Finally, we have yet to determine whether a trial court's failure to instruct on a requested affirmative defense instruction supported by substantial evidence is federal constitutional error or state law error. (See People v. Salas (2006) 37 Cal.4th 967, 984, 38 Cal.Rptr.3d 624, 127 P.3d 40 (Salas).) We need not decide that issue here. The duty to instruct on a defense such as self-defense or on accident 3 only would have arisen if the trial court instructed on murder with malice aforethought and its lesser included offenses because they are not defenses to felony murder. (See In re Christian S. (1994) 7 Cal.4th 768, 773, fn. 1, 30 Cal.Rptr.2d 33, 872 P.2d 574; People v. Cavitt (2004) 33 Cal.4th 187, 197, 14 Cal.Rptr.3d 281, 91 P.3d 222.) If the failure to instruct on murder with malice aforethought and lesser included offenses was harmless because it is not reasonably likely that the jury would have found defendant guilty of the lesser included offenses, the trial court's failure to instruct on defenses is necessarily harmless as well.
Gonzalez also argues that the trial court committed a structural error when it omitted instructions on murder with malice aforethought, its lesser included offenses, and its defenses. Here too Gonzalez fails to persuade. The trial court's failure to instruct on lesser included offenses and defenses of murder with malice aforethought is subject to harmless error review. (See Breverman, supra, 19 Cal.4th at p. 176, 77 Cal.Rptr.2d 870, 960 P.2d 1094; Salas, supra, 37 Cal.4th at p. 984, 38 Cal.Rptr.3d 624, 127 P.3d 40.) And as to the failure to instruct on alternative theories of first degree murder, Gonzalez fails to present a cogent theory of what prejudice arises from the trial court's omission of such instructions. At most, the trial court's failure to instruct on alternative theories was part of the reason why the failure to instruct on lesser included offenses created an all-or-nothing choice. We can address such prejudice through harmless error review.
We now turn to whether the jury's robbery-murder special-circumstance finding renders harmless the trial court's error when it failed to instruct on murder with malice aforethought, lesser included offenses of murder with malice aforethought, and defenses to murder with malice aforethought. The prejudice arising from the failure to give such instructions is the risk that the jury ignored its instructions and convicted the defendant of an offense—in this case, robbery-based felony murder—for which the prosecution did not carry its burden. The jury might have been convinced that the defendant was guilty of some lesser included offense and, as a result, tempted to convict of a greater offense rather than acquit. (See Eid, supra, 59 Cal.4th at p. 657, 174 Cal.Rptr.3d 82, 328 P.3d 69 [“A jury instructed on only the charged offense might be tempted to convict the defendant ‘ “of a greater offense than that established by the evidence” ’ rather than acquit the defendant altogether.”].) Still, our case law establishes that a true felony-murder special-circumstance finding can render such error harmless. As we have previously observed, a true special circumstance finding requires a jury to find that the killing occurred during the commission of a felony. Accordingly, such a finding necessarily demonstrates the jury's determination that the defendant committed felony murder rather than a lesser form of homicide. (See People v. Lewis (2001) 25 Cal.4th 610, 646, 106 Cal.Rptr.2d 629, 22 P.3d 392 (Lewis) [“Error in failing to instruct the jury on a lesser included offense is harmless when the jury necessarily decides the factual questions posed by the omitted instructions adversely to defendant under other properly given instructions.”]; People v. Castaneda, supra, 51 Cal.4th at pp. 1327-1329, 127 Cal.Rptr.3d 200, 254 P.3d 249; People v. Elliot (2005) 37 Cal.4th 453, 475-476, 35 Cal.Rptr.3d 759, 122 P.3d 968; People v. Horning (2004) 34 Cal.4th 871, 906, 22 Cal.Rptr.3d 305, 102 P.3d 228; People v. Koontz (2002) 27 Cal.4th 1041, 1085–1087, 119 Cal.Rptr.2d 859, 46 P.3d 335; People v. Earp (1999) 20 Cal.4th 826, 885-886, 85 Cal.Rptr.2d 857, 978 P.2d 15.)4 Such a finding therefore renders harmless the failure to instruct on lesser included offenses of murder with malice aforethought and the associated prejudice created by an all-or-nothing choice.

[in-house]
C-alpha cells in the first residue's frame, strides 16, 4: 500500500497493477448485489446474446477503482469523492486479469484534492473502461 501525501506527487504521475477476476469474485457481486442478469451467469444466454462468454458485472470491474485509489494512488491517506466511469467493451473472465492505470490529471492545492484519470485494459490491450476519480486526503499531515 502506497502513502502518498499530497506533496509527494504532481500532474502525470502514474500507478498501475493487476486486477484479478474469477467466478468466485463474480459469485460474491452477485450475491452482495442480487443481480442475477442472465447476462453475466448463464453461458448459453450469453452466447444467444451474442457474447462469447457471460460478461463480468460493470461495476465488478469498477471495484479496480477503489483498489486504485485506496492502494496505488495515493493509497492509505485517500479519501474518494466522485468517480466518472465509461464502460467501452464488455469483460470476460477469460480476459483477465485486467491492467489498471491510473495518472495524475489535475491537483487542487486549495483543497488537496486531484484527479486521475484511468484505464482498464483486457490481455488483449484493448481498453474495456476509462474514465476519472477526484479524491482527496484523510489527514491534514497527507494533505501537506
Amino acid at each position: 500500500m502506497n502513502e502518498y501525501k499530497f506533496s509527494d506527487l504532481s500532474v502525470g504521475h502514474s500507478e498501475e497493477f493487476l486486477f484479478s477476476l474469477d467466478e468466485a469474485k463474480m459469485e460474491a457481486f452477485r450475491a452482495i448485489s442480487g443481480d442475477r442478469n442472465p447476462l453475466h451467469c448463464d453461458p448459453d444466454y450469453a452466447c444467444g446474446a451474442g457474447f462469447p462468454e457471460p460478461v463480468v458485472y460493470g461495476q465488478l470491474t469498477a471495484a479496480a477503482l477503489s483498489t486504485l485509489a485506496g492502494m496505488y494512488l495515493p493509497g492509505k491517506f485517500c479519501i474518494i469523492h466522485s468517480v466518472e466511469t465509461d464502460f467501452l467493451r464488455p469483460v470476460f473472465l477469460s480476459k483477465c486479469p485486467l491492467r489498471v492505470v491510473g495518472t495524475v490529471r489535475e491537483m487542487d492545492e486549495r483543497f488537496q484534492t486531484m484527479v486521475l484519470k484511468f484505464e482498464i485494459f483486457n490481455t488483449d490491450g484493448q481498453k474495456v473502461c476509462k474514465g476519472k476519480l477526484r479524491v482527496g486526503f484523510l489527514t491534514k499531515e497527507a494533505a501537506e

Nonetheless, defendants believe that Earp and the rest of our prior cases are distinguishable because the trial court instructed the jury on premeditated first degree murder and felony murder in those cases, whereas here, as was the case in Campbell, the trial court instructed the jury on only felony murder. The Campbell court held that this distinction makes a difference because, in our prior cases, the jury had the option of finding the defendant guilty of first degree murder based on premeditation and deliberation without also finding a special circumstance true. (Campbell, supra, 233 Cal.App.4th at pp. 167-168, 182 Cal.Rptr.3d 491.) This option for the jury to not find the special circumstance true gave the Campbell court “confidence” in the special circumstance finding. (Ibid.) In contrast, where the trial court instructs only on felony murder, the Campbell court held that there is no such confidence because “the decision to convict the defendant of [felony] murder essentially compels [jurors] ․ to further find the special circumstance allegation true.” (Id. at p. 168, 182 Cal.Rptr.3d 491; see also id., at p. 168, fn. 13, 182 Cal.Rptr.3d 491.) Defendants similarly argue that the felony-murder conviction “essentially compell[ed]” the jurors to find the robbery-murder special-circumstance allegation true. Defendants contend that the jury would have wanted to keep its findings logically consistent and would also have wanted to cover up its failure to follow the jury instructions on the felony-murder conviction. As a result, defendants argue that the special circumstance finding provides little insight into the jurors' conclusions and cannot render the trial court's instructional error harmless.